We are wondering why all these multi-million loan agreements are being signed and submitted for ratification at this time (6 more months to go). Why all this rush? Where is the interest of Liberia and Liberians in all of these? Why aren’t you standing up and speaking out, Honorable VP et all Political Leaders? In most countries, major agreements and concessions are not signed and ratified in 6 months by an out-going government.
Are you aware that most of these decisions now could adversely impact the performance of the next government? It is an incontestable fact that whoever becomes President in October this year will have to pay these huge debts plus many other liabilities incurred by this government. The Legislature, especially the Senate under your leadership, must reject these untimely and bogus agreements.
It will interest you to know that a total of 32 loans amounting to US$802 million were sourced from both external and domestic creditors as of December 2015 (US$792 from external creditors and US$10 million from domestic creditors). Though a small portion of this amount has been paid, but the debt burden of Liberia is now moving towards a billion dollar under this government alone. In fact, what has been the impact of this debt and who pays for this? The PEOPLE are yet to feel the impact of all these loans after almost 12 years. Honorable VP, where is your voice and why aren’t you standing up?
2. After 170 years, we are yet to answer the question “How can we as Liberians takeover our economy from foreigners?” Is it that we have run out of answers? I certainly don’t think so. Today, foreign-owned hotels, restaurants, enterprises, construction companies and businesses in general are being unthinkably prioritized and even given unreasonable leverages, which contravenes the 1975 Liberianization Policy and the PPCC Act of 2010.
It is a pity that Liberian-owned businesses and enterprises are being sidelined and ostracized by those in authority. How do we intend to fight poverty and promote the domestication of our economy? Are Liberian companies and engineers only good enough to be subcontracted? Are Liberians only good enough to be store boys and casual laborers? This narrative has to change and change now. It is a glaring reality that Liberians have become foreigners in their own country. Surely, we must change this sad and appalling narrative.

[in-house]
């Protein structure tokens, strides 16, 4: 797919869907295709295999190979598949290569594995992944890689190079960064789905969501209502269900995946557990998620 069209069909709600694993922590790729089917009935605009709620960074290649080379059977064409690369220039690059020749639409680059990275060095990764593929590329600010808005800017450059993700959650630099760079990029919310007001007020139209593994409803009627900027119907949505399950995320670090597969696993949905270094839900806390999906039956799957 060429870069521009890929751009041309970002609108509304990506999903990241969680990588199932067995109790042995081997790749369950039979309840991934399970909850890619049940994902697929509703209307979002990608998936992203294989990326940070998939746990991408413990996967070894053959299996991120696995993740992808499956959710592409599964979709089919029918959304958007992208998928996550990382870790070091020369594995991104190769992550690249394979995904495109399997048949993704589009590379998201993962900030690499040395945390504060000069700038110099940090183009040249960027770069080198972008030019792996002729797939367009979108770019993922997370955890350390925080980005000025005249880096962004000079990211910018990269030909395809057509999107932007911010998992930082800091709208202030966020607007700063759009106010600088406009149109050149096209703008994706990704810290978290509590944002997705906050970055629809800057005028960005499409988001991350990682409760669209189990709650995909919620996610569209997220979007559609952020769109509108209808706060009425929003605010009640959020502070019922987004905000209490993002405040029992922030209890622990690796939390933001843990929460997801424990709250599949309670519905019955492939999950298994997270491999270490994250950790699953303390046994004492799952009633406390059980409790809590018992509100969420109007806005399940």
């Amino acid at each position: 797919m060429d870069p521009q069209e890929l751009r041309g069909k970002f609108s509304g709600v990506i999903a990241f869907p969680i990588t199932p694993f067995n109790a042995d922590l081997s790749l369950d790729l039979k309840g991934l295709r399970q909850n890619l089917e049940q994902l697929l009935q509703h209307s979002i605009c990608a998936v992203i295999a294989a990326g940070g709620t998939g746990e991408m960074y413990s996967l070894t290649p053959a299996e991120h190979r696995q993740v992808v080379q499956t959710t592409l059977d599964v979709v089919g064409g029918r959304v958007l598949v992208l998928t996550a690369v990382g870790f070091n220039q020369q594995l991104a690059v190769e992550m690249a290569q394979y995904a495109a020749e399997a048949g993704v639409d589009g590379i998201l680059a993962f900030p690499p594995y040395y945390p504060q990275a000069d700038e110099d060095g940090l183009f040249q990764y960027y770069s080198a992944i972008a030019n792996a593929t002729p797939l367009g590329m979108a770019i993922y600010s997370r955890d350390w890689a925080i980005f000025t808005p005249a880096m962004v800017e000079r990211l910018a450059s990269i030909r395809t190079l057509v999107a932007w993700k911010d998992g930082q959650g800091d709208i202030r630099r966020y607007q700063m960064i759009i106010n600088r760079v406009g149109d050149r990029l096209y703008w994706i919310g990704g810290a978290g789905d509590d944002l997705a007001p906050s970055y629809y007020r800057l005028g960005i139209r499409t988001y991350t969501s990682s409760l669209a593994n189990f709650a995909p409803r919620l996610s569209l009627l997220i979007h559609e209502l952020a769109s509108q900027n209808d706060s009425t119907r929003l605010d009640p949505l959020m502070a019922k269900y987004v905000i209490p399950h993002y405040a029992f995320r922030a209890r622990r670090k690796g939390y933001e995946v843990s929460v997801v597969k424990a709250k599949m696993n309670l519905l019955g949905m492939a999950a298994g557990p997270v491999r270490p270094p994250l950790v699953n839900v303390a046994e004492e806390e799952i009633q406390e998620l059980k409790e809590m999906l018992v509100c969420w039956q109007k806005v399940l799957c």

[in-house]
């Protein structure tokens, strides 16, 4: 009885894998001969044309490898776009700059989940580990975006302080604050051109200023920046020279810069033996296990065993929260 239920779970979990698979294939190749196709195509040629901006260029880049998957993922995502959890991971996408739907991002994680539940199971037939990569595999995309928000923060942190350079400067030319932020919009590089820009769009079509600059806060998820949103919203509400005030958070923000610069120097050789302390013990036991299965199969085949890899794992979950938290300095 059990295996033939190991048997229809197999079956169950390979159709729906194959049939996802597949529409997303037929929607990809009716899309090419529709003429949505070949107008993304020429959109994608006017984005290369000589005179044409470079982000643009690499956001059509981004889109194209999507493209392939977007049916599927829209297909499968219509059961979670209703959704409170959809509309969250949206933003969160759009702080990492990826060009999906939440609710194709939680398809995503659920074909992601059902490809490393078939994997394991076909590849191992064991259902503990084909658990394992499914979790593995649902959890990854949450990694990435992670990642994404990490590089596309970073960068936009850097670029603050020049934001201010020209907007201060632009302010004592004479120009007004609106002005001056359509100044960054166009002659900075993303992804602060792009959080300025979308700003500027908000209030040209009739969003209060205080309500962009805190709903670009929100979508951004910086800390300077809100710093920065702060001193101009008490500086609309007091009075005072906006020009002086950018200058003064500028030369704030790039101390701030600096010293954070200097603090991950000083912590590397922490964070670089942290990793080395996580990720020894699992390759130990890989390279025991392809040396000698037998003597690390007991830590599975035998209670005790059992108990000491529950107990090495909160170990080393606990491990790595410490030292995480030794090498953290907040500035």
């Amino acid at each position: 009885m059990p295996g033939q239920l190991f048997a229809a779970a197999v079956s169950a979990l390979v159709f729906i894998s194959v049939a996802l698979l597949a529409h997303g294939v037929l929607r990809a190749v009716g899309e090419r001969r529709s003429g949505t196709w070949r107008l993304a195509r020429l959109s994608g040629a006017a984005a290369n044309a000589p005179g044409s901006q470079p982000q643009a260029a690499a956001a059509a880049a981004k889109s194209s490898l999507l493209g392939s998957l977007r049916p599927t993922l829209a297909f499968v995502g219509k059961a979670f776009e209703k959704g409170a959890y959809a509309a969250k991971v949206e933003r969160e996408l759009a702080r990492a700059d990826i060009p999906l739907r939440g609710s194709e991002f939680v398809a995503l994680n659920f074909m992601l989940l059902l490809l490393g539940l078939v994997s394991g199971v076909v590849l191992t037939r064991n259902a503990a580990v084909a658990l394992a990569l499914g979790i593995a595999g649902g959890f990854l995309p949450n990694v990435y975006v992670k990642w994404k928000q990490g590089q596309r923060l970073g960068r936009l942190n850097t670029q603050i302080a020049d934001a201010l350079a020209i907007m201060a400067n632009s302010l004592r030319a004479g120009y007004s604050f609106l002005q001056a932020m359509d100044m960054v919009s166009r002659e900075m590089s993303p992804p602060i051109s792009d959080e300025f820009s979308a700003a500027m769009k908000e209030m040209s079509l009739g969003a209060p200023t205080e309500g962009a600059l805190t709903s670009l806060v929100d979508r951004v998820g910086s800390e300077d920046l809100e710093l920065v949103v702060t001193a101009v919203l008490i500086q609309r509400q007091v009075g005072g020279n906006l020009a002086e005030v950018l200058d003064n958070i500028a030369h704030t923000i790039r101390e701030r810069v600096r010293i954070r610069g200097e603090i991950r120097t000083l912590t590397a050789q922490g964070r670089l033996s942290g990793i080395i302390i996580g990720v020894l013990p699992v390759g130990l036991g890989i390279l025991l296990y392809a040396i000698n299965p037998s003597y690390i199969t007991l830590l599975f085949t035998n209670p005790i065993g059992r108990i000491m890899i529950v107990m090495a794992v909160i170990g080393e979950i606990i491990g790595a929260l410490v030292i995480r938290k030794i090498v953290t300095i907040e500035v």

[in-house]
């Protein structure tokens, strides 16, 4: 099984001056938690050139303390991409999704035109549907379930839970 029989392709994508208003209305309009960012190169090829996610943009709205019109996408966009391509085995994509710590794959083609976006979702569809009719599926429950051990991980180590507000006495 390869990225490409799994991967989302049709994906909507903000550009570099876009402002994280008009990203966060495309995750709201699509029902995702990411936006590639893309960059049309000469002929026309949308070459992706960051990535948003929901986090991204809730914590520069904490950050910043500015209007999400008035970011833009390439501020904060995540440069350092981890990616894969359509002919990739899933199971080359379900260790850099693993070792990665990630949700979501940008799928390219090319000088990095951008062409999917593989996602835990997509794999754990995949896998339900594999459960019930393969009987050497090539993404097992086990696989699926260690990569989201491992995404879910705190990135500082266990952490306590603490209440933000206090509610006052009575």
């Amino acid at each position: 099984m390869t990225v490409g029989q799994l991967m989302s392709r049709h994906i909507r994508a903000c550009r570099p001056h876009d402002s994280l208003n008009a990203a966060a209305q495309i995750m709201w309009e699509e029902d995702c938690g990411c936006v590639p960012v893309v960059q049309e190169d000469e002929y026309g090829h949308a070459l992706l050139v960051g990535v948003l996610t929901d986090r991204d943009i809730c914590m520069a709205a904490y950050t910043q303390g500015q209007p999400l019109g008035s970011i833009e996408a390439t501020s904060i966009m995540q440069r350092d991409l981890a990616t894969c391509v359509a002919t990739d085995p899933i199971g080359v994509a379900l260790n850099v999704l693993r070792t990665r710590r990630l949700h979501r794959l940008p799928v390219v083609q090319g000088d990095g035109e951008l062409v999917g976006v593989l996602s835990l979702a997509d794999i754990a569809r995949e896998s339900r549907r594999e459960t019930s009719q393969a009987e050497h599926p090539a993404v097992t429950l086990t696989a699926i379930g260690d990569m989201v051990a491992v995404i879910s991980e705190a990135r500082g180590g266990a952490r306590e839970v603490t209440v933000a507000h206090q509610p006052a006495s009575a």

It is time to put LIBERIA FIRST by standing up and speaking out. Silence can never be an option. At the end of the day, Liberians will be the ones to vote in October, and not Lebanese, Indians, Malaysians, etc. The PEOPLE are watching and those who have the guts to stand up now and protect them will reap the rewards at the polls. Beyond this end, let patriotism lead as we together seek to cultivate a NEW LIBERIA of socio-economic parity.
Martin K. N. Kollie
Youth & Student Activist
Cc: All Political Leaders & Standard Bearers
All Independent Presidential and Legislative Aspirants
About The Author: Martin K. N. Kollie is a Liberian youth and student activist, a columnist and an emerging economist who hails from Bong County. He currently studies Economics at the University of Liberia and is a Lux-in-Tenebris Scholar. Martin is a loyal stalwart of the Student Unification Party (SUP). He can be reached at:: firstname.lastname@example.org